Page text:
Do you know what your family was doing five generations ago? Most of us probably don’t have a clue and even if we did it probably doesn’t have anything to do with what we are doing now. Unless your the Bristol family, owners of Brookwood Fruit Farm in Almont, Michigan. They have been running an orchard for five generations now (the sixth generation may still be in diapers). I took a tour of their orchard and got to see and taste this history. Brookwood will be featured in the 2nd issue of “Fruits of Their Labor” – my e-magazine series those goes behind the scenes where our food is grown, and shows the challenges and the triumphs of those growers/producers. In this post I will give you a preview of this farm and why if you are nearby you should check it out for yourself.

Brookwood Fruit Farm

Pick Your Own Apples
Brookwood is a great place to come and pick your own apples. They charge $12 for a half bushel bag. They have all the familiar Michigan grown apples for picking (Jonathan, Cortland, McIntosh, Ida Red, Empire, etc.) They also have a large selection of Northern Spy apples known to be one of, if not the best baking apple (spies for pies!). Spigold, which is a cross between Northern Spy and Golden Delicious, is another apple you can pick yourself. They also have some older varieties like Rhode Island Greening, Snow, and Newtown Pippen as well as some newer varieties like Snow Sweet, Nova Spy and Crimson Crisp. Their collection includes over 40 varieties. It shouldn’t be hard to find something that you like.

Brookwood Fruit Farm

Each row is marked with a number and you can ask at the checkout desk inside what apples are in what row.

Brookwood Fruit Farm

Brookwood Fruit Farm

The Charm
The farm has a lot of charm to it. From the large clock outside the apple storage building to some old stencils with apple names on it in the inside. The staff I encountered were all very helpful and friendly. You definitely got that family vibe there. It is in very peaceful surroundings. It’s not a big circus show like some orchards have become. The fruit is center stage like it it should be.

Brookwood Fruit Farm

Brookwood Fruit Farm

When to Come
They are open during the season weekly from 9am to 5pm. They are located at 7845 Bordman Rd Almont, MI 48003. You can also finding them at the Oakland County Farmer’s Market on Tuesdays, Thursdays, and Saturdays. For more information visit their webpage or like them on facebook.

Below you will find a few more pictures of some of the apples, including in order Mutsu, Nova Spy, Rhode Island Greening, and Spigold. To learn more about this orchard, stay tuned for the release of Issue 2 of “Fruits of Their Labor“.

Brookwood Fruit Farm

Brookwood Fruit Farm

Brookwood Fruit Farm

Brookwood Fruit Farm

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Eastman Apple

How many varieties of apples can you name? 5, 10, 25, 100. What about 1,5000? You may ask does that many actually exist. The answer is yes. That is the number of varieties that you will find at Eastman’s Antique Apples in Wheeler, Michigan. Talk about selection. You have varieties originating all over the world from different time periods. It’s kind of like a walk through a museum. An orchard like this just had to be featured in the next issue of my e-magazine series “Fruits of Their Labor“. Today I will give you a preview of what is to come in that article.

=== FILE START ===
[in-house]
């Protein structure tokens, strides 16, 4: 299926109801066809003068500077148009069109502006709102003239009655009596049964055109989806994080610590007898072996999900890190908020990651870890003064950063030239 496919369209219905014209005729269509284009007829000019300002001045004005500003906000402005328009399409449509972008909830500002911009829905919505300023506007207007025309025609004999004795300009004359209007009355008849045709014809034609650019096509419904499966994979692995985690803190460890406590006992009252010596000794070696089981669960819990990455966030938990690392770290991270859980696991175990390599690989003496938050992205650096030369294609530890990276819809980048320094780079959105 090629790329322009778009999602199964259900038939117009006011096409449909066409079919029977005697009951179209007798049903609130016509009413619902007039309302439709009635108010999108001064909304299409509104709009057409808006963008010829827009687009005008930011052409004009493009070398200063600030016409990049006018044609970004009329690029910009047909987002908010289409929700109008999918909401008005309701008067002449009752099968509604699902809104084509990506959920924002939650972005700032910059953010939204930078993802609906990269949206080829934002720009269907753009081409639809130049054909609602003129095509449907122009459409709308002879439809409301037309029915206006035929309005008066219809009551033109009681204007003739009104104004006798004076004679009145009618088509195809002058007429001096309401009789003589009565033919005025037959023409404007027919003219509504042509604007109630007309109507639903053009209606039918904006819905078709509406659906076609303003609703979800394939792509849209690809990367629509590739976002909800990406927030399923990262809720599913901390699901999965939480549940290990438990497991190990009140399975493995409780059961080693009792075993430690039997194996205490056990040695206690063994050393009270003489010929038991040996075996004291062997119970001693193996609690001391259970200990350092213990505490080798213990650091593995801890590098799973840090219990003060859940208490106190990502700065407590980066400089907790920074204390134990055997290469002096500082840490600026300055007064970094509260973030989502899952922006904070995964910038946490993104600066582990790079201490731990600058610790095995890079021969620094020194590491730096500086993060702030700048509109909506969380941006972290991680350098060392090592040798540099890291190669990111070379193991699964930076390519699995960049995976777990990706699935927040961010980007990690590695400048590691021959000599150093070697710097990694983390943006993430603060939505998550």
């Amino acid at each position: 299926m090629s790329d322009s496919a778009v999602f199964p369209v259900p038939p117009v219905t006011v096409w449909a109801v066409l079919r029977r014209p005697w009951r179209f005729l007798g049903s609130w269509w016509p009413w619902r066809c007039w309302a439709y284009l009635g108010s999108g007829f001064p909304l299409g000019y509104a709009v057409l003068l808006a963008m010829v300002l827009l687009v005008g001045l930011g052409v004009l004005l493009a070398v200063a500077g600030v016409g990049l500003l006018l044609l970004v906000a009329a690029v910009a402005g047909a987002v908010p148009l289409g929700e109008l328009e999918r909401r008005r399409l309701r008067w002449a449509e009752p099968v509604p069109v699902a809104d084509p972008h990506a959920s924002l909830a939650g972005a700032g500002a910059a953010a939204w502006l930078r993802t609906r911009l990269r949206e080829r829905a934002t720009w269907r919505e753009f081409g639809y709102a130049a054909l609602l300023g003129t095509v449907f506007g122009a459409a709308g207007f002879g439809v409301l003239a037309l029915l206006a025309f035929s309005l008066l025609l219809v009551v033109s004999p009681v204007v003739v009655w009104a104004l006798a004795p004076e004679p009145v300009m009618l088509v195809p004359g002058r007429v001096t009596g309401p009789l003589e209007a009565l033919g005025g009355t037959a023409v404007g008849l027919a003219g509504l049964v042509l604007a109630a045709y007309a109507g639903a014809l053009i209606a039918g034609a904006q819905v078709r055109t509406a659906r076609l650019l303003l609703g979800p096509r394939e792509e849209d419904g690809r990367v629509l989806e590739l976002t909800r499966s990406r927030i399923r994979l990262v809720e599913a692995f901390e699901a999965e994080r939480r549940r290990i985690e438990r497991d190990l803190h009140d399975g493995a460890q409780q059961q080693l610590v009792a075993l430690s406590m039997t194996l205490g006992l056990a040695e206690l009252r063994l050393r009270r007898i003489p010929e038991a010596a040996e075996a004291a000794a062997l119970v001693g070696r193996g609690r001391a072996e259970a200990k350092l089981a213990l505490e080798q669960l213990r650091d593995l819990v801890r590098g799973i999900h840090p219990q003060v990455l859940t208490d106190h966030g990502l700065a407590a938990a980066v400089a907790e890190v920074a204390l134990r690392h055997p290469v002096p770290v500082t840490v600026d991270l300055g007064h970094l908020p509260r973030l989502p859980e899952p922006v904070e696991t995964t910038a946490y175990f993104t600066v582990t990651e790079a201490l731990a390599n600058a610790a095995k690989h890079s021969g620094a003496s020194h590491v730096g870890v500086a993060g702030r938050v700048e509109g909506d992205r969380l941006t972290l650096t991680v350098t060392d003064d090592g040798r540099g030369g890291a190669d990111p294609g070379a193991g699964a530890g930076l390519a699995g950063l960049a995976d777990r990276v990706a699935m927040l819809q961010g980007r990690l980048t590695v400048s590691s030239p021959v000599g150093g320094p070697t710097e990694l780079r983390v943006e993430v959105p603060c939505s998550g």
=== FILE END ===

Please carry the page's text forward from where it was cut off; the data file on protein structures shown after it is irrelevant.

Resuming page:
Eastman Apple

One of the biggest questions I had about this orchard is how in the world can you keep track of all these varieties. Originally all the information was hand written. Some of the papers they were unable to read, so about 200 trees they don’t know for sure what they are. The rest have now been entered in a spreadsheet with number and row information. They have also put tags on the trees to identify the variety, although the tags can hard to find sometimes when the trees are loaded with apples.

Eastman Apple

There are two types of apples here that you typically find in most orchards. They have many varieties of crap apples. Some of them are so small, they would never even think of picking them. They have ones that are larger that they do pick and use for their hard apple cider. They also have quite the collection of red fleshed apples. The actual flesh of the apples is various shades of red. These are great for the cider as they give it an amazing color.

Here are some photos of their crap apples. One of them is so dark, it’s almost black!

Eastman Apple

Eastman Apple

Here is a picture of a Hidden Rose apple (see my variety review). This is a red flesh variety.

Eastman Apple

This picture features their “nursery” where they have their young trees growing. More red flesh varieties for cider production.

Eastman Apple

Kandil Sinap is a Turkish apple with a very unique shape. It’s tall and slender.

Eastman Apple

Eastman Apple bags

For many of the people that help to run this orchard, this is their second job. Their hours are limited to Saturdays from 2:00pm to 7:00pm. You can also find them selling their apples at the Midland Farmer’s Market on Saturday mornings. They bring a different mix of varieties every week – how exciting! There are also 1/2 bushel bags of apples that you can buy of mixed varieties (like in the photo above). Also if you are lucky enough to be in the Ann Arbor area (hey, that’s where I live!) you can buy some of their apples at the Produce Station. For more information on Eastman’s Antique Apples, visit their website or facebook page.

Eastman Apple

Here a few more pictures from the orchard for your enjoyment. Look at all the beautiful colors featured in this orchard. See more in Issue 2 of Fruits of Their Labor, coming soon!

Eastman Apple

Eastman Apple

Eastman Apple

Eastman Apple

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Moore Orchards

When I am looking for apple orchards to visit the one requirement I have is that they have either an apple that I really, really love or unique varieties that are hard to find, especially if I haven’t tried them yet. Well I found a gem of an orchard just outside of Midland, Michigan. I got a chance to visit them right before they open up for the season. This orchard will be featured in the 2nd issue of my e-magazine series “Fruits of Their Labor“. For now, let me give you a preview of this orchard and why if you are in the area you should visit it.

Moore Orchards